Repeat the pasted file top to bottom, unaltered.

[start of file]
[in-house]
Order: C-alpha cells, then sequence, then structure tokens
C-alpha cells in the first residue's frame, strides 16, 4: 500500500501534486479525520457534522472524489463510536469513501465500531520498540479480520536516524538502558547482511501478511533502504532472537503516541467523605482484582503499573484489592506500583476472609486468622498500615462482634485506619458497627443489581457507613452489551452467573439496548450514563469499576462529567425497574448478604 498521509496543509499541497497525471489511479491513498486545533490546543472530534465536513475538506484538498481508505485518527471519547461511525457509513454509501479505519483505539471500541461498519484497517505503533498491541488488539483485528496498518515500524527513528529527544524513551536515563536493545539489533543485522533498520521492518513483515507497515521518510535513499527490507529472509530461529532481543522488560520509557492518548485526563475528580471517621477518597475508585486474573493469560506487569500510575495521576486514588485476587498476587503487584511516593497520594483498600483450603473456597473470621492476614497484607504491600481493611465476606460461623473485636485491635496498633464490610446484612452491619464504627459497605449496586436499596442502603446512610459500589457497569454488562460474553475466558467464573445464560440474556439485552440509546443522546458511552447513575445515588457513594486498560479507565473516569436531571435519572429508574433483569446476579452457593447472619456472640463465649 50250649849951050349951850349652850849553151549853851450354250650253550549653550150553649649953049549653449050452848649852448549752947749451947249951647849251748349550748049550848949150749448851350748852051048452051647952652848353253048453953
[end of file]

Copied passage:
[in-house]
Order: C-alpha cells, then sequence, then structure tokens
C-alpha cells in the first residue's frame, strides 16, 4: 500500500501534486479525520457534522472524489463510536469513501465500531520498540479480520536516524538502558547482511501478511533502504532472537503516541467523605482484582503499573484489592506500583476472609486468622498500615462482634485506619458497627443489581457507613452489551452467573439496548450514563469499576462529567425497574448478604 498521509496543509499541497497525471489511479491513498486545533490546543472530534465536513475538506484538498481508505485518527471519547461511525457509513454509501479505519483505539471500541461498519484497517505503533498491541488488539483485528496498518515500524527513528529527544524513551536515563536493545539489533543485522533498520521492518513483515507497515521518510535513499527490507529472509530461529532481543522488560520509557492518548485526563475528580471517621477518597475508585486474573493469560506487569500510575495521576486514588485476587498476587503487584511516593497520594483498600483450603473456597473470621492476614497484607504491600481493611465476606460461623473485636485491635496498633464490610446484612452491619464504627459497605449496586436499596442502603446512610459500589457497569454488562460474553475466558467464573445464560440474556439485552440509546443522546458511552447513575445515588457513594486498560479507565473516569436531571435519572429508574433483569446476579452457593447472619456472640463465649 50250649849951050349951850349652850849553151549853851450354250650253550549653550150553649649953049549653449050452848649852448549752947749451947249951647849251748349550748049550848949150749448851350748852051048452051647952652848353253048453953